A fine timepiece can last a lifetime when it's properly cared for. When looking for a fine timepiece it's important to know that water can be a watch's biggest enemy. The truth is, no watch is waterproof. Water can ruin any watch in the right (or wrong) circumstances. It is important to know whether your watch can withstand the effects of water and, if so, how much water it can handle. When talking about a watch's ability to withstand exposure to water, we don't say waterproof. Instead what you will hear or see when looking at a watch is the term water resistant.
What makes a watch water resistant?
There are a few factors to making a watch water resistant. First is the case. Snap on backs are the least water resistant. They are held on by pressure and any gaps could allow moisture into the watch. Case backs held on by screws offer more protection. But most all watches test over 100m and that are intended for swimming and diving will have a screw on case back. The next factor would be the crown. A regular crown leaves plenty of room for moisture to get into the watch. A screw down crown adds extra protection. All diver's watches will have a screw down crown. The last factor is the gaskets. Made of rubber, Teflon, and nylon. They are used to seal the crystal, case back and crown. Gaskets will break down over time which is why it is important to have your watches pressure tested.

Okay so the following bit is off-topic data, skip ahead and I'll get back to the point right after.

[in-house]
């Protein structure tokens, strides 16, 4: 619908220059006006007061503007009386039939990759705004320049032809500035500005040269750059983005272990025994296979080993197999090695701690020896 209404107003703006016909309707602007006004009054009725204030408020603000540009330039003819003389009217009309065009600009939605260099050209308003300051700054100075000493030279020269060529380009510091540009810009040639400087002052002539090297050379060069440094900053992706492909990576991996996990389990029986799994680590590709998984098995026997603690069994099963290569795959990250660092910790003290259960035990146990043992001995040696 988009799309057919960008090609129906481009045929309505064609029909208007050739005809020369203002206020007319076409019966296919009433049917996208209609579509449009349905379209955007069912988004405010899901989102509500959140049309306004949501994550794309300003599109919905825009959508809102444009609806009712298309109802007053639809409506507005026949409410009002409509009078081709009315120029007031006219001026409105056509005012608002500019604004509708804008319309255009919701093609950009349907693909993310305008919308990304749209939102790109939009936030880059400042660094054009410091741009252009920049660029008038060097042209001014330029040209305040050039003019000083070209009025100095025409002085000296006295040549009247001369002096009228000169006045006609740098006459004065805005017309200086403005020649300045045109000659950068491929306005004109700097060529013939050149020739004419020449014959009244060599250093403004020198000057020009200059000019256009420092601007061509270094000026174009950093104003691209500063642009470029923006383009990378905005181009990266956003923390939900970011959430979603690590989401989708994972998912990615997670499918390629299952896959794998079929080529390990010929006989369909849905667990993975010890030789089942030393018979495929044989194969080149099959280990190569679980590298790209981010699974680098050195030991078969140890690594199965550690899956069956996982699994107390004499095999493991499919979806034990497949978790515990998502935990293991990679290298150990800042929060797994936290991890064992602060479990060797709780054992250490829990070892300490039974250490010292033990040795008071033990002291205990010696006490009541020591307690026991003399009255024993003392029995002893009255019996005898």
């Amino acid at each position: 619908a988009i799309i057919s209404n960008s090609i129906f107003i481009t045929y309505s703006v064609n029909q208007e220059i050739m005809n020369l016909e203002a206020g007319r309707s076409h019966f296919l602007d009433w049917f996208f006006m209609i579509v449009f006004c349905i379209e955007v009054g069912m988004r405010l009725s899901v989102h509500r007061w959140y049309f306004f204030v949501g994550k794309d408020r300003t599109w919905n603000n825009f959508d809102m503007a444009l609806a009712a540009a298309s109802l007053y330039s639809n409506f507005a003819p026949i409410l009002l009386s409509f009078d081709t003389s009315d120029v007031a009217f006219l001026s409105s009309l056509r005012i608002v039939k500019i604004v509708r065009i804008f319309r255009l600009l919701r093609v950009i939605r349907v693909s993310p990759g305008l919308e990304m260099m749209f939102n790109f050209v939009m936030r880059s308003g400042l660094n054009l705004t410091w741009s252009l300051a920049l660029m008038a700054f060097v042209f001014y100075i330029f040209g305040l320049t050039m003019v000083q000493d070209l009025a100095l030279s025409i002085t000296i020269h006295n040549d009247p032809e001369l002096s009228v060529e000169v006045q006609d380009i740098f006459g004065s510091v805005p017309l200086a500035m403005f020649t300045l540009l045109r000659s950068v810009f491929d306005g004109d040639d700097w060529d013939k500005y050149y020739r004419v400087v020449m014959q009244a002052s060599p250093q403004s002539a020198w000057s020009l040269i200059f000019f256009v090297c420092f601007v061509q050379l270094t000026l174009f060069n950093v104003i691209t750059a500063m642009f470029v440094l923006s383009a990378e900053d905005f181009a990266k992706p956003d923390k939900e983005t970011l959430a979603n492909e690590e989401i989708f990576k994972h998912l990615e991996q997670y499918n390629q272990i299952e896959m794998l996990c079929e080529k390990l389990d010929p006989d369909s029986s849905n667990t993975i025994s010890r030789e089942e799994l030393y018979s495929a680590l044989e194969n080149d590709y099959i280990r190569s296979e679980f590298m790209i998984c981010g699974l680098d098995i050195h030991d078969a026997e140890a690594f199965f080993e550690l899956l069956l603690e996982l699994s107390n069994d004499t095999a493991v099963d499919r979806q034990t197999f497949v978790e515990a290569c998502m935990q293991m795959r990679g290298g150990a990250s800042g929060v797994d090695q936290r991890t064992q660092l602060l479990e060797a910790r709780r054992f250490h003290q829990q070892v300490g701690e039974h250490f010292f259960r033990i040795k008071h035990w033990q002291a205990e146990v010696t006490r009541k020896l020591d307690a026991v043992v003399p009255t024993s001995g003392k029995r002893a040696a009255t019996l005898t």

What are the different types of water resistant watches?
- 30m - Can stand up to water being splashed on it and exposure to rain.
- 50m - Can be used for light swimming
- 100m - Swimming, showering, and snorkeling
- 200m - Swimming and scuba diving
- 300m + - Suitable for diving up to the listed depth.
Things to avoid...
Although watches tested above 100m can be submerged in water it is advisable to not wear them in hot-tubs. The heat may help break down the gaskets and they would need to be replaced sooner than normal.
How is the watch tested?
At Springer's we use a dry testing machine. The watch is placed in a chamber that is connected to an air compressor. The chamber is pressurized and there is a sensor that can detect very small variations in the size of the watch case. If air is getting into the watch then the sensor will be aware of this and the watch will fail the test.